Like most of the world, southeast Alabama has been through the wringer this year starting at the dawn of the coronavirus’ spread to the U.S.
First, people feared the unknown. Then, schools closed. People started working from home. Businesses shuttered – most temporarily and others permanently. Frontline healthcare workers responded to the call of duty, taking care of those who had fallen ill with the mysterious virus while learning how to treat it. Hospitals neared the brink of capacity until a statewide mask mandate successfully slowed the rate of hospitalizations.
As Thanksgiving approaches, many at-risk individuals will be unable to celebrate with their families in the traditional way as local cases have increased recently, making Houston County a high-risk zone for COVID-19 transmission, according to the Alabama Department of Public Health’s latest assessment.
However, with a vaccine expected to arrive to high-risk individuals and healthcare workers soon, there is a light at the end of the tunnel and Dothan Mayor Mark Saliba thinks there is much to feel thankful for this season.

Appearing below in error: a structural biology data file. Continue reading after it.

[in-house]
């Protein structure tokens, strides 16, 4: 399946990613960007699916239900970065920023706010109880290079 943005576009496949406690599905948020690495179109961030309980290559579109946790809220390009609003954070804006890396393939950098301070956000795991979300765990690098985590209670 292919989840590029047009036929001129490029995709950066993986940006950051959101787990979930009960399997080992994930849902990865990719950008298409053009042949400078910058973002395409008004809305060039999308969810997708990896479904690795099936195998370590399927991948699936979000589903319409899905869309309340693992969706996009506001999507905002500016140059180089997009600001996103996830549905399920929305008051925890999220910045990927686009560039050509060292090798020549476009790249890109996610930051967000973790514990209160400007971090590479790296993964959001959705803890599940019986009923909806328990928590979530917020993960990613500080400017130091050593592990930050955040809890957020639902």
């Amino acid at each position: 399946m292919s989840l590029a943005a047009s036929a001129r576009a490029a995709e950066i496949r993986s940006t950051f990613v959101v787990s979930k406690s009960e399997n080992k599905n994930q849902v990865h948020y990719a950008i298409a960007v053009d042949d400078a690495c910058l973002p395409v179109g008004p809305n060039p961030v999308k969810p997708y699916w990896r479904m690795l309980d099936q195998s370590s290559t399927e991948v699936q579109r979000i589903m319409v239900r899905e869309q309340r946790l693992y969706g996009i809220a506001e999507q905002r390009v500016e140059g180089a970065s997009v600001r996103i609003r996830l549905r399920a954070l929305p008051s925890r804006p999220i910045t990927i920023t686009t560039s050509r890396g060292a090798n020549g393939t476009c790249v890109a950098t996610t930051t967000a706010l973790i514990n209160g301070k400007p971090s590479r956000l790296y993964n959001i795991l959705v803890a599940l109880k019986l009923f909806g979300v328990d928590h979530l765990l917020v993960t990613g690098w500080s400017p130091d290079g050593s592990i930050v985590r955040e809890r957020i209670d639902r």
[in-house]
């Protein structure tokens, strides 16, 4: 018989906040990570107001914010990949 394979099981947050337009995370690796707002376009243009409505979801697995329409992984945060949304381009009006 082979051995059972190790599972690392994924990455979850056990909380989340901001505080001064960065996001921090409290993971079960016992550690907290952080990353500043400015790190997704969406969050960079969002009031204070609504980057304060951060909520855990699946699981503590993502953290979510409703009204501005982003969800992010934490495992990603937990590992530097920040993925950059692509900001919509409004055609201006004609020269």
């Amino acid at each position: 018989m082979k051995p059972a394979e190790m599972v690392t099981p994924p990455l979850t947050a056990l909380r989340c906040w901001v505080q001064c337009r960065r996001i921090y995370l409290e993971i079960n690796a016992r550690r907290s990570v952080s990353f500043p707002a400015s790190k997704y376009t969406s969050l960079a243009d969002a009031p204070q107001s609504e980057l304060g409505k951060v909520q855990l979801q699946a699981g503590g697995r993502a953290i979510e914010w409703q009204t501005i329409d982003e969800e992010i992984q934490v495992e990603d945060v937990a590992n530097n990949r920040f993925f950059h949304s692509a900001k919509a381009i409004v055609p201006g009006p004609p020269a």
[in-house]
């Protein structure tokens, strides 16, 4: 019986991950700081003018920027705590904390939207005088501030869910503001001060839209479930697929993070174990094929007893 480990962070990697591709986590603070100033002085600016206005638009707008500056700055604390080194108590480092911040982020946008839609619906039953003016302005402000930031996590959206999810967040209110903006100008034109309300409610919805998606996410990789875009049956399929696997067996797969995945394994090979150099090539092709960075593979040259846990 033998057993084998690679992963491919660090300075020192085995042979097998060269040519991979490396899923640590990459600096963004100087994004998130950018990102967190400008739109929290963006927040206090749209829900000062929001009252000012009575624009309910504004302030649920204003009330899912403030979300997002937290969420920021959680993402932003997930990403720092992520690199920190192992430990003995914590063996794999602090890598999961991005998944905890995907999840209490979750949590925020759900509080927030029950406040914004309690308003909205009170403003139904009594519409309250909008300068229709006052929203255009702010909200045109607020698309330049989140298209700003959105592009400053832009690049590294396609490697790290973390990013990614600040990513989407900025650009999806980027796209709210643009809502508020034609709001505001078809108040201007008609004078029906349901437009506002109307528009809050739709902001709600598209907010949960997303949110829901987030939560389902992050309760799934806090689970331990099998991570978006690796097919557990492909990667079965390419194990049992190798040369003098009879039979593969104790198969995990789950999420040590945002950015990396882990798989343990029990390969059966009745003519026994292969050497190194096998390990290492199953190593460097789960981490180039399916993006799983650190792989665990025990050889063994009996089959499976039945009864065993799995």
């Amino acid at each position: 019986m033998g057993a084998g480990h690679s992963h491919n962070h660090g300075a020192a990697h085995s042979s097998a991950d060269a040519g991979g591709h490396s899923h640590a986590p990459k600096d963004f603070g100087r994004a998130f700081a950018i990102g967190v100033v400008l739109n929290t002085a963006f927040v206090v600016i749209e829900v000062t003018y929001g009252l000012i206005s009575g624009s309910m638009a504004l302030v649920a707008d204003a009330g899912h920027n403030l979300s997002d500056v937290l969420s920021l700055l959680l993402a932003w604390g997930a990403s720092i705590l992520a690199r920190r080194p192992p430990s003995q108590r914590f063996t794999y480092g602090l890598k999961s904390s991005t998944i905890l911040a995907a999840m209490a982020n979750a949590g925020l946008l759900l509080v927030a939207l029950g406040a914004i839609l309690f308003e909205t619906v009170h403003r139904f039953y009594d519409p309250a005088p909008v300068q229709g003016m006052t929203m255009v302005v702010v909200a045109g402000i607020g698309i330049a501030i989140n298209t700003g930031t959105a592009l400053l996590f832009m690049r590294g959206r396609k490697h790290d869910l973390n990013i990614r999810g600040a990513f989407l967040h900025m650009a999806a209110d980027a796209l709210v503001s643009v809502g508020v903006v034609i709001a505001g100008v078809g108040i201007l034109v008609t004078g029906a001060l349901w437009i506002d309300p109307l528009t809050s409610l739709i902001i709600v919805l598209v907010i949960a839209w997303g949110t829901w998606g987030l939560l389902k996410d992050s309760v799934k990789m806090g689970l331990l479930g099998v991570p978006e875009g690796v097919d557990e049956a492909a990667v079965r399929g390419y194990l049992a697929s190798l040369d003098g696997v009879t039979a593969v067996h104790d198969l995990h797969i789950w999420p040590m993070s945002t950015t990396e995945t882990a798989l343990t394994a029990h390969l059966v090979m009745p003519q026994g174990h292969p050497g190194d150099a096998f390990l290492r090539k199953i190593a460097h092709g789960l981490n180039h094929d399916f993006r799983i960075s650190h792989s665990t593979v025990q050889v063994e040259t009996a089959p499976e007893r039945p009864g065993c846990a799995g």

“I think the city has handled some stressful times very well,” he said. “As we move forward and are anticipating what comes next with COVID-19, let’s just remember to enjoy one another… and just be safe.”
Though COVID-19 cases and hospitalizations fluctuate daily, Dothan’s two major hospitals have yet to be overwhelmed as other places in the state and country have been.
“So far, I think we’re doing all right,” Saliba said. “I’m just grateful to be the mayor and thankful for where the city is during this time.”
He cautioned residents to be “extremely mindful” of family members who are older while gathering for Thanksgiving feasts on Thursday by following mask-wearing protocols or eating outside if possible, echoing sentiments of state health officials.